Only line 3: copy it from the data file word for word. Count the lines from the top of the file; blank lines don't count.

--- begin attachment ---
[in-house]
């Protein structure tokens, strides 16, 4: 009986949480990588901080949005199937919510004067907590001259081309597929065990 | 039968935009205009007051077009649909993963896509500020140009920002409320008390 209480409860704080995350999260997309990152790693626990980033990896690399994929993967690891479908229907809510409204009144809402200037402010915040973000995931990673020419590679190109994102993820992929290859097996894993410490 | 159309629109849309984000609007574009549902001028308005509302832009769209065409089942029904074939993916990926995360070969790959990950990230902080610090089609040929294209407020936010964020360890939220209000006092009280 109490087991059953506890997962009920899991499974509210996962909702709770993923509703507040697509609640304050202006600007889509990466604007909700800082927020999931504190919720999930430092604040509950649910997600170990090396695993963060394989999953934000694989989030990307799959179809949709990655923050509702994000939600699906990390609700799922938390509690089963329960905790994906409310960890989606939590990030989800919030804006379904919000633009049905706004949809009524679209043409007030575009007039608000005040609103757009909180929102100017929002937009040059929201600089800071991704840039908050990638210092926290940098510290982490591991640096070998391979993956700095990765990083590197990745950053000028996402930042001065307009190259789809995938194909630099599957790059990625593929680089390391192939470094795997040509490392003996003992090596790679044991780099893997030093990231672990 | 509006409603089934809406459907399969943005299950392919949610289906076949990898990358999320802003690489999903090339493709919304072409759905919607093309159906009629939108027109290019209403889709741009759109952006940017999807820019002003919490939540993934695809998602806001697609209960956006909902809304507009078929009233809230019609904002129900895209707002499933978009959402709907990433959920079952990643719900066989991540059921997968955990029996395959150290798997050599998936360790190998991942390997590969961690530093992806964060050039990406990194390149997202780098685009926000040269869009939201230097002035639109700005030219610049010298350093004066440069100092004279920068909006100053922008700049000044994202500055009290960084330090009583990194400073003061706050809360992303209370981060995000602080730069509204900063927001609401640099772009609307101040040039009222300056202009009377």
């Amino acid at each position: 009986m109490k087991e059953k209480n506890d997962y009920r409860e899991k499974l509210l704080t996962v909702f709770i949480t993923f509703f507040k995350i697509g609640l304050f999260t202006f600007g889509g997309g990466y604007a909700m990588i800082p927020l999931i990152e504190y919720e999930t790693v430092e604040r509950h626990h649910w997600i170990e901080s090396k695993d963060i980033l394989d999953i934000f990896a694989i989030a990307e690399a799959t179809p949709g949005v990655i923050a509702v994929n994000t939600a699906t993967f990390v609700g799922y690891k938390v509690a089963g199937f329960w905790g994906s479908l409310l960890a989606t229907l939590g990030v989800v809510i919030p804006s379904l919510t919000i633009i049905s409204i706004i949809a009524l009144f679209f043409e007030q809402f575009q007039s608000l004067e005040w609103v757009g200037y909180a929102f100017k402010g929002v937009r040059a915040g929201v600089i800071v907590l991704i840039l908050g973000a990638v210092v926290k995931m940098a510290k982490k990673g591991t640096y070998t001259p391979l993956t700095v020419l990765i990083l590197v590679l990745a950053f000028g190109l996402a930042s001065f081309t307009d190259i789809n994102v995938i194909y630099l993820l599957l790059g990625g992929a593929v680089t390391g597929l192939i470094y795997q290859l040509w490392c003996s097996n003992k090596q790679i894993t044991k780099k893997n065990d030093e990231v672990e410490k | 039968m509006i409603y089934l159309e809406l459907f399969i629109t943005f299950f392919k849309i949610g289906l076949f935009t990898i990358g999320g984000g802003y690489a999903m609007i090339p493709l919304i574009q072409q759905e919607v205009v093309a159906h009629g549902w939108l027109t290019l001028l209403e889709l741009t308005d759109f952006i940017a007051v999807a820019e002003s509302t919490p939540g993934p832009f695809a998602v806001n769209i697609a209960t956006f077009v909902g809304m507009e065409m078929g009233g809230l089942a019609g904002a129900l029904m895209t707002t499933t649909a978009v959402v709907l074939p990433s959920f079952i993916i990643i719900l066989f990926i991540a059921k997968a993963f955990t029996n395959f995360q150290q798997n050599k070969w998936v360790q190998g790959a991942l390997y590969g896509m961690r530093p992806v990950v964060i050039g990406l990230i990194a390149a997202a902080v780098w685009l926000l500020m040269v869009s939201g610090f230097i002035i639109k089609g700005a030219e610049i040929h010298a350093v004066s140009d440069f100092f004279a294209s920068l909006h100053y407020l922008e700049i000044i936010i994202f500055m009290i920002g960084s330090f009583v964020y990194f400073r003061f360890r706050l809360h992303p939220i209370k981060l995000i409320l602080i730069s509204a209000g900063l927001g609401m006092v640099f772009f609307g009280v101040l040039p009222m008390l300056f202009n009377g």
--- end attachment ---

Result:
């Amino acid at each position: 009986m109490k087991e059953k209480n506890d997962y009920r409860e899991k499974l509210l704080t996962v909702f709770i949480t993923f509703f507040k995350i697509g609640l304050f999260t202006f600007g889509g997309g990466y604007a909700m990588i800082p927020l999931i990152e504190y919720e999930t790693v430092e604040r509950h626990h649910w997600i170990e901080s090396k695993d963060i980033l394989d999953i934000f990896a694989i989030a990307e690399a799959t179809p949709g949005v990655i923050a509702v994929n994000t939600a699906t993967f990390v609700g799922y690891k938390v509690a089963g199937f329960w905790g994906s479908l409310l960890a989606t229907l939590g990030v989800v809510i919030p804006s379904l919510t919000i633009i049905s409204i706004i949809a009524l009144f679209f043409e007030q809402f575009q007039s608000l004067e005040w609103v757009g200037y909180a929102f100017k402010g929002v937009r040059a915040g929201v600089i800071v907590l991704i840039l908050g973000a990638v210092v926290k995931m940098a510290k982490k990673g591991t640096y070998t001259p391979l993956t700095v020419l990765i990083l590197v590679l990745a950053f000028g190109l996402a930042s001065f081309t307009d190259i789809n994102v995938i194909y630099l993820l599957l790059g990625g992929a593929v680089t390391g597929l192939i470094y795997q290859l040509w490392c003996s097996n003992k090596q790679i894993t044991k780099k893997n065990d030093e990231v672990e410490k | 039968m509006i409603y089934l159309e809406l459907f399969i629109t943005f299950f392919k849309i949610g289906l076949f935009t990898i990358g999320g984000g802003y690489a999903m609007i090339p493709l919304i574009q072409q759905e919607v205009v093309a159906h009629g549902w939108l027109t290019l001028l209403e889709l741009t308005d759109f952006i940017a007051v999807a820019e002003s509302t919490p939540g993934p832009f695809a998602v806001n769209i697609a209960t956006f077009v909902g809304m507009e065409m078929g009233g809230l089942a019609g904002a129900l029904m895209t707002t499933t649909a978009v959402v709907l074939p990433s959920f079952i993916i990643i719900l066989f990926i991540a059921k997968a993963f955990t029996n395959f995360q150290q798997n050599k070969w998936v360790q190998g790959a991942l390997y590969g896509m961690r530093p992806v990950v964060i050039g990406l990230i990194a390149a997202a902080v780098w685009l926000l500020m040269v869009s939201g610090f230097i002035i639109k089609g700005a030219e610049i040929h010298a350093v004066s140009d440069f100092f004279a294209s920068l909006h100053y407020l922008e700049i000044i936010i994202f500055m009290i920002g960084s330090f009583v964020y990194f400073r003061f360890r706050l809360h992303p939220i209370k981060l995000i409320l602080i730069s509204a209000g900063l927001g609401m006092v640099f772009f609307g009280v101040l040039p009222m008390l300056f202009n009377g």